So that goes a long way to explaining my 5 services of Lobster, and my 3 servings of Rack of Lamb!

Bit more on the bridge. One of the goals of most of the players was to get their life masters. And often it’s Gold Master Points that have proven elusive and hard to get. So not surprisingly – at least 3 folks got their life masters on board this trip. One of them was part of our Knock-out exam (unfortunately we got knocked out in the 2nd round) and Swiss Teams. Charming couple, super nice, decent players – and easy to be around.

When she got the points she needed for Life Masters – the organizers made a big fuss – and on the last night they even presented her with a trophy. Man – I want to make life master on a ship and have them recognize me! It’s exciting.

This was the first time I’ve gone to a tournament with a partner – the same partner – for every game. This is a good/bad thing actually. The Bridge Keener and I are decent partners – but we need work. So as reported earlier – our results varied. With PUP (Pick up Partners) you can always pretend to yourself that it was the other guy that was wrong. With a regular partner – you have to take responsibility for your mistakes. And in my case – there were a lot of them. But you can’t make an omelet without breaking eggs (except on the cruise ship – I don’t think an actual egg got cracked the entire trip).

So – great fun (albeit sometimes frustrating) was had. And I’m definitely doing it again. And I’m doing it with the Bridge Keener.

Signing off to study her bridge defence book – The Soup Lady

Pick Up Partners – or Exactly why am I doing this?


I decided about 18 months ago that I would learn to play Bridge better. I’ve played Bridge on and off (mostly off) for almost 50 years – but actually trying to improve – that never happened.

So 18 months ago I made the conscious decision to focus my energy, such as it is, on bettering my bridge play. Since then I’ve spent about 7 months playing ‘real’ bridge with real partners, and the other 11 months either studying or playing on line – or both. Mostly both I shall admit.

How is it going you ask? Not that well, unfortunately. Bridge is a really really tough game. There are 52 cards in the deck, but there are a zillion (maybe more) combinations and permutations on how those cards can be arranged in the 4 hands. And the trick is to figure out the optimum contract for each set of 4 hands – and then make that contract.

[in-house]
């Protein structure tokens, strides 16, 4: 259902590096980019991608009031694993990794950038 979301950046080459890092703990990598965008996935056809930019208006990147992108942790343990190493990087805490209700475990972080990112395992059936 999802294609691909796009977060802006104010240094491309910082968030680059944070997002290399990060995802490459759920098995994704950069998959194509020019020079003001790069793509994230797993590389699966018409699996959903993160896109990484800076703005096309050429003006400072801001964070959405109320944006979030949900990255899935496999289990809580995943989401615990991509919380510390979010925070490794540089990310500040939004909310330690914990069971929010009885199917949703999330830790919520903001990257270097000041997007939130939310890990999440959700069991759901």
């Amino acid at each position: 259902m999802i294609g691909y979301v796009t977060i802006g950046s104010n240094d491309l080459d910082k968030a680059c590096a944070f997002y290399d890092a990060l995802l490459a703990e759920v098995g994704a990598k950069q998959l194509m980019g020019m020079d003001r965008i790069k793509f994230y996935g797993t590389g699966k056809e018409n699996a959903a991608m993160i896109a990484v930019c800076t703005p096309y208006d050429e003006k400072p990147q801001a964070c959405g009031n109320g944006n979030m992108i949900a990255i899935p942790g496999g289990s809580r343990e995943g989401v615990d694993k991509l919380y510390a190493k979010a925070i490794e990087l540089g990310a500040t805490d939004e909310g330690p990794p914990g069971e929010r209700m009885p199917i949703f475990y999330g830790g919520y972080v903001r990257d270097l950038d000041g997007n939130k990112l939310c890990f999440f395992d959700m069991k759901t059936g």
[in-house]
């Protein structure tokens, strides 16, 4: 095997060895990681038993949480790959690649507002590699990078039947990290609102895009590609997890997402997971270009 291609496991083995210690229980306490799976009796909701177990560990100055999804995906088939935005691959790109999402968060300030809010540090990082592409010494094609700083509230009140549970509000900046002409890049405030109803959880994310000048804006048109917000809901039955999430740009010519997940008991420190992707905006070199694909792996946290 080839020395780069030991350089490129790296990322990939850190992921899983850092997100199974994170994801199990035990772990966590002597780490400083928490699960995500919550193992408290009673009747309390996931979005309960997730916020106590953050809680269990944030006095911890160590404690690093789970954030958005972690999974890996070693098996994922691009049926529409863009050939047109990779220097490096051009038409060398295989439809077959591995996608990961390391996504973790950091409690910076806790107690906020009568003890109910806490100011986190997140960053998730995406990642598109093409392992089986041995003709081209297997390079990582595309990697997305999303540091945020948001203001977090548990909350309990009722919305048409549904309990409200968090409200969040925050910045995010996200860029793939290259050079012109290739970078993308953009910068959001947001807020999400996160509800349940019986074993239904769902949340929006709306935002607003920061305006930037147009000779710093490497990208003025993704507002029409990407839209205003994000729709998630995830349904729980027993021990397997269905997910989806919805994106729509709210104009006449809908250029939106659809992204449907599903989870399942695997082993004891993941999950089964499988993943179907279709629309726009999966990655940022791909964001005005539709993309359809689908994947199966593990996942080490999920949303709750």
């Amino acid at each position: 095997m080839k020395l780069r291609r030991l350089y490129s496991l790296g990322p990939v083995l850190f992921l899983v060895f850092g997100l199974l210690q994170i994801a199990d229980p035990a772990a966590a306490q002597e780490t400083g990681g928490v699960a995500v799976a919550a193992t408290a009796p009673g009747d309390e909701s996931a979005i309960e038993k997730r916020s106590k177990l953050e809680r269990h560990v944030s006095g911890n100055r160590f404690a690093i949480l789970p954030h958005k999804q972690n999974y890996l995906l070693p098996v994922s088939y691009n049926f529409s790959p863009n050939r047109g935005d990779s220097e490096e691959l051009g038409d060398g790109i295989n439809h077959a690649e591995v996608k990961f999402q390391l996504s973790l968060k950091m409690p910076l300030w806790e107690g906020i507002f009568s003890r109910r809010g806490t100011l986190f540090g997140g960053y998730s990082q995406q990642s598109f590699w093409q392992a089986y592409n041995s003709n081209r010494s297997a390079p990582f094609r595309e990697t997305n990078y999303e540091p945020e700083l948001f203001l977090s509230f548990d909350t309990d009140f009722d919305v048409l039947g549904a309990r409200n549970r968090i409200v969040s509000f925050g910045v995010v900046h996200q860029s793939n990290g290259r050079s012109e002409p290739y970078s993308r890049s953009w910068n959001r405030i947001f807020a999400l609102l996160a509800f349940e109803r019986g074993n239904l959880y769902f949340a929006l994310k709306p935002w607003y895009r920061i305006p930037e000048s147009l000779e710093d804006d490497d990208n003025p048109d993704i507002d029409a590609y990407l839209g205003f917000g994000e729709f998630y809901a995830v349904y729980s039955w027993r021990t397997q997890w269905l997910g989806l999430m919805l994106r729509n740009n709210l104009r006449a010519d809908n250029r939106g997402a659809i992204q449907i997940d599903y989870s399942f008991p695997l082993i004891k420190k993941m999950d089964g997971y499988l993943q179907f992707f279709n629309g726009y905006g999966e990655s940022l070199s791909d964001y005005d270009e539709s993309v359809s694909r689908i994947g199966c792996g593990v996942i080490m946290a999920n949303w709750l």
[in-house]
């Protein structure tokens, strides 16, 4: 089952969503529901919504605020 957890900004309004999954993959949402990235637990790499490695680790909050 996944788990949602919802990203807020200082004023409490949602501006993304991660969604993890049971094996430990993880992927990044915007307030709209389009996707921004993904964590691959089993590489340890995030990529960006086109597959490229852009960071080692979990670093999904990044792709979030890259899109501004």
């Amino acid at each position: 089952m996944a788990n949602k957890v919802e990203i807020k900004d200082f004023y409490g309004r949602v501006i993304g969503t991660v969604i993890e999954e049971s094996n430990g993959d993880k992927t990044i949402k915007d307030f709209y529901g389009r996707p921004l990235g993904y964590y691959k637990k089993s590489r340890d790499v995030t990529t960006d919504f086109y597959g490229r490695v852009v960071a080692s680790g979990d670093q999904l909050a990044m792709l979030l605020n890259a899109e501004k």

Easier to do if you can see all 4 hands of course. But that’s so not how the game works. Nope – you have to figure out the contract by bidding your hand – and trying to visualize what could be in the other 3 hands from the bidding. Example – the person to your left (LHO – Left hand opponent) bids 1 Spade. Well, he should have 5 spades, and at least 12 points. And so on.

I’m not trying to teach you how to bid, or play in this mutter. I’m just explaining that the game is complicated – and folks spend their entire lives trying to get better at it. It’s like golf. Some days are better than others, the goal is to have more better days than not so good days. But golf is a personal sport – you compete against yourself. In bridge – it takes 4 people, you and your partner – and the two opponents.

And that’s where PUPs – or Pick Up Partners get involved.

I am currently in Charlotte, NC attending their Regional competition. Like most competitions, it’s held in a big hotel, with games in a variety of different rooms, and at different levels of playing skill. To determine playing skill, there’s a thing called Match Points (MP). You get MPs by playing and winning matches of 24 (more or less) boards. In theory, the number of MPs you have earned should be a measure of your playing skill. But I’m reminded of the old joke – I’ve been doing this job for 12 years – 1 year of training, and 11 years of repeating the same thing over and over. In an attempt to make the MP system better at measuring skill, and not just being a reward for attendance, the ACBL (that’s the American Bridge League) created different colours – Black (gotten easily in club games), Red (gotten in Regional or National competitions), Silver (oddly enough – these come from Sectional Tournaments which I’ve yet to figure out how to know which they are) and the highly valued Gold Points.

Gold points are the toughest to get – and to earn the title of ‘Life Master’ – you need 50 of them. So it’s not unusual to meet folks with plenty of Black – but not enough Gold to get that title. In any case – you get the idea. There are MP (a measure) and coloured MP (another measure).

Back to my efforts – in 18 months, I’ve earned about 40 Match Points, 5 of them Gold and 2 of them Silver, – which isn’t amazing, but it is pretty decent. There are folks here with thousands of Match Points – yesterday I played (and we lost badly) with a gal with over 2000 match points. We should have done a lot better – I’m not sure what went so wrong, but there it is.

On Monday I played with a fellow with around 300 Match Points – and we placed first Overall in the Gold Rush Pairs. Some days I’m a hero, some days I should haven’t have picked up the cards.

So – partnership game – you can’t play without a partner. And I have yet to find a regular steady partner. I’ve been very lucky about Picking up Partners (PUPs) in the various cities I’ve been to, some of whom will play with me again – some of whom never want to sit across from me again – ever. (I had one PUP announce that to me about 3/4 of the way thru a game. Not one of my better days.)

So where do you Pick Up Partners? Most bigger games (like this one), have what is called a Partnership desk. Folks who aren’t fortunate enough to bring their own partner, put up a yellow card describing how many points they have, when they are available to play during the competition, and what biding conventions they use. I think there is a critical bit of info missing off the standard partnership cards. I’d really like to know how long you’ve been playing. My favourite partners generally haven’t been playing for years – they are still in the ‘learning’ mode – and know the newer conventions, and some of the newer ideas of partnership.